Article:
June 14, 2019 The war of words continues between the United States and Iranian governments after an attack on two oil tankers Thursday near the Strait of Hormuz. Iran said the U.S. is waging a ‘Iranophobic Campaign.
U.S. Secretary of State Mike Pompeo blamed Iran for the attack on Thursday without providing any evidence or details, citing intelligence and several similar attacks also blamed on Iran. Iran categorically denied any involvement in the attack. Iran’s foreign minister, Mohammad Javad Zarif, accused the Trump administration of “sabotage diplomacy.”
The U.S. military released a video Friday purportedly showing Iran’s Revolutionary Guard removing an unexploded limpet mine from one of the oil tankers targeted, suggesting Tehran wanted to hide evidence of its alleged involvement.
Japanese Prime Minister Shinzo Abe was in Tehran, trying to negotiate between the United States and Iran, when news broke that a Japanese-owned ship was among the two targets. The Japanese owner of the Kokuka Courageous, one of two oil tankers targeted said sailors on board saw “flying objects” just before it was hit, suggesting the vessel wasn’t damaged by mines.
President Trump called Iran a “nation of terror, downplaying global concerns that Iran might close off the Strait of Hormuz. During a telephone interview on Friday morning, Trump told Fox News if it happens “it’s not going to be closed for long.”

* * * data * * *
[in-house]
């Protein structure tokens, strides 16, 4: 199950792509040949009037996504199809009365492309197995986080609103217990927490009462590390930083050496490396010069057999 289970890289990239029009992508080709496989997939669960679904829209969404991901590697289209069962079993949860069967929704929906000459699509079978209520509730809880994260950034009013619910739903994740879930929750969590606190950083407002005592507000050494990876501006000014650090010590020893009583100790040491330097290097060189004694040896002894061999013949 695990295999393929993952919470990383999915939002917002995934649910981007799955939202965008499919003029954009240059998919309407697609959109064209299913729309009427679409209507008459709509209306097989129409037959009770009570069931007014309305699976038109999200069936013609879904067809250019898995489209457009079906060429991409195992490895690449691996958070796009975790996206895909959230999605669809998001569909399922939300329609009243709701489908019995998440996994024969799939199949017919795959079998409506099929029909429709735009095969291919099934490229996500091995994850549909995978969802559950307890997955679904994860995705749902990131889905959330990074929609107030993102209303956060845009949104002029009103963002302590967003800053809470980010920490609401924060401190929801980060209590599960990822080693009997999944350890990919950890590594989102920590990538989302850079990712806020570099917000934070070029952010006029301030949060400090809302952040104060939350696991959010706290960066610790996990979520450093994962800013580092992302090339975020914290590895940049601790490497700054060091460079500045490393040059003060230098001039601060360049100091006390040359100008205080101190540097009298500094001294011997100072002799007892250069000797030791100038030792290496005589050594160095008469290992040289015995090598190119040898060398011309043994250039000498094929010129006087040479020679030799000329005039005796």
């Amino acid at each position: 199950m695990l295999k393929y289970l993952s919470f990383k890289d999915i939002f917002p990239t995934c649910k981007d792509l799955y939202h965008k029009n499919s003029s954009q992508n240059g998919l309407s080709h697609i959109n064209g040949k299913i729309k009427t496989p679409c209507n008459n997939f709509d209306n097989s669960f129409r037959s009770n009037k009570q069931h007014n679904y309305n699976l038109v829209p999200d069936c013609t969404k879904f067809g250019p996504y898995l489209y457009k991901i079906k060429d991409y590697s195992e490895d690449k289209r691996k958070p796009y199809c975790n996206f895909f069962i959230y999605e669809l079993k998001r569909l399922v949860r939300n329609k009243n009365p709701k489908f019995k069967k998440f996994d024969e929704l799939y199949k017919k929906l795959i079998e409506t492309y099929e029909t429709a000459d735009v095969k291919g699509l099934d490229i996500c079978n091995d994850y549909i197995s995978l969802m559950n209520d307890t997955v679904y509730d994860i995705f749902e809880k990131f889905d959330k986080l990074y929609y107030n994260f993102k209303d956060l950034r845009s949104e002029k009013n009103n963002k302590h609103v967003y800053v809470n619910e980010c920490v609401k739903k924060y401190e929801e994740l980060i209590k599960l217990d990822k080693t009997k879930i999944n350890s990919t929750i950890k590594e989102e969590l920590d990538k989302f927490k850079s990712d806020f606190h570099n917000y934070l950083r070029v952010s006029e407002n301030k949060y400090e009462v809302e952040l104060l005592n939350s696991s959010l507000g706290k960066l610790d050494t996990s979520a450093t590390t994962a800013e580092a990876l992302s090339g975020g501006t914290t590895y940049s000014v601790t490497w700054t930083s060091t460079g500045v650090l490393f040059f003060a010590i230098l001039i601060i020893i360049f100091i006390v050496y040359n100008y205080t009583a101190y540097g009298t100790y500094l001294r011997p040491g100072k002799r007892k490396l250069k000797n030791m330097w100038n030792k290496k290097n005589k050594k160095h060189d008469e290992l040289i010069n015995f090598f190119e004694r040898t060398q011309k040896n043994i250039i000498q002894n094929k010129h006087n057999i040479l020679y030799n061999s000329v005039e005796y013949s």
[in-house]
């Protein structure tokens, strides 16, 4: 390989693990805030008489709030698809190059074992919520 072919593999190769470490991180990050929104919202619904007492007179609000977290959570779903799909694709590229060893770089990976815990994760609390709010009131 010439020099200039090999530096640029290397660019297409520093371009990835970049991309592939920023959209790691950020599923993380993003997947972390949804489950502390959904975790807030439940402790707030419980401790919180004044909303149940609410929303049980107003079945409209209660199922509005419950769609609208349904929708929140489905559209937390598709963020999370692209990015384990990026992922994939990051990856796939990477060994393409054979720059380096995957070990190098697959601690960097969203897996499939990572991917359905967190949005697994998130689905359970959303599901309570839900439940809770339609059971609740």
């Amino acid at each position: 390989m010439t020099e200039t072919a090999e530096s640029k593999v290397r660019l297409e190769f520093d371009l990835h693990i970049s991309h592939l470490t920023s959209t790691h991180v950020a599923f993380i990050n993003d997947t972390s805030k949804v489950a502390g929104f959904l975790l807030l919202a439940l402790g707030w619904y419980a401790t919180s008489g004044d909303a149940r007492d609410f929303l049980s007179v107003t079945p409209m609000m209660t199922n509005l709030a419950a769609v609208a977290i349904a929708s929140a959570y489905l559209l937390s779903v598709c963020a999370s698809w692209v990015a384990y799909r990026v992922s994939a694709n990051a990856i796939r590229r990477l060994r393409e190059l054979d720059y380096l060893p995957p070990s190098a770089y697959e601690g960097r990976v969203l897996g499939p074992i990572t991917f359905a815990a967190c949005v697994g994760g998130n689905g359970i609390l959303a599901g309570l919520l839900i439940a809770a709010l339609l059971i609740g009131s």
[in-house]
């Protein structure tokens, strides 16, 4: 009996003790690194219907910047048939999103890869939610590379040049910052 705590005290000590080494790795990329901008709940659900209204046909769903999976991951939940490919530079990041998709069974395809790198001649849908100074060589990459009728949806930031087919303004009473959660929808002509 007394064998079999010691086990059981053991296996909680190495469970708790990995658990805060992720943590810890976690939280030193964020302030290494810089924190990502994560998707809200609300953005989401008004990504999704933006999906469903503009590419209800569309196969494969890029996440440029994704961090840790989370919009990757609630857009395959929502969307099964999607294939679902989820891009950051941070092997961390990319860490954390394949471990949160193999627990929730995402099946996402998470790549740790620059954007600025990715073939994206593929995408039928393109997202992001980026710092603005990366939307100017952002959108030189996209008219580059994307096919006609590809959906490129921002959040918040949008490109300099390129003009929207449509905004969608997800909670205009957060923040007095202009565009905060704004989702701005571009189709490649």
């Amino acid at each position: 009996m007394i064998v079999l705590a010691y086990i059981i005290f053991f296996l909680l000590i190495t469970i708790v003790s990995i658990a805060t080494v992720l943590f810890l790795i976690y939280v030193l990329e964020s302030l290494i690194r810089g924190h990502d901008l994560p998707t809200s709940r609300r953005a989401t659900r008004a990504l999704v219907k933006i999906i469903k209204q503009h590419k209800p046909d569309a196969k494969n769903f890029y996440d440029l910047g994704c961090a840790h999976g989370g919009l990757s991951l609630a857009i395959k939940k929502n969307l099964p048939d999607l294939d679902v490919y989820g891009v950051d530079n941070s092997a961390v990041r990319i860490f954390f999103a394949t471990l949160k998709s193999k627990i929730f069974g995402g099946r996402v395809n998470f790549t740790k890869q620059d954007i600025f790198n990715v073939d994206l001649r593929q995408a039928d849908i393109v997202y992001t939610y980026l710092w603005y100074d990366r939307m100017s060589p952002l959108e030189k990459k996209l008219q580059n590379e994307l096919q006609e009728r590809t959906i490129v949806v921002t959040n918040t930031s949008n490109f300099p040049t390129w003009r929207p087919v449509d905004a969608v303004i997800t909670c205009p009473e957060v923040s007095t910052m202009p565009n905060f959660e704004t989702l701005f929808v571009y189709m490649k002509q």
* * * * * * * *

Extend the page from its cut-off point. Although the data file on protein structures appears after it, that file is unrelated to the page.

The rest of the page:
U.S. — Iran Tensions
Tensions have continued to rise since President Trump withdrew the United States from the 2015 nuclear deal between Iran and world powers, restoring American sanctions that have pushed Iran’s economy into crisis. In May, Iran warned it would begin enriching uranium at higher levels in 60 days if world powers failed to negotiate new terms for the deal.
STRAIT OF HORMUZ
The Strait of Hormuz separates Iran to the north and the Musandam Governorate of Oman and the United Arab Emirates to the south. It provides the only sea passage from the Persian Gulf to the open ocean and the world’s most strategically important maritime choke point and a main artery for the transport of oil from the Middle East. Approximately 22.5 million barrels of oil a day passed through the Strait of Hormuz on average since the start of 2018, according to Vortexa, an energy analytics firm. That’s roughly 24% of daily global oil production, and nearly 30% of oil moving over the world’s oceans.
One year after the September 11, 2001 terrorist attacks on American soil, the United States began moving significant military reinforcements into the Persian Gulf to deter Iran from any possible attempt to shut the Strait of Hormuz. Since then, the Iranian government has threatened to shut down the Strait of Hormuz several times but has yet to follow through.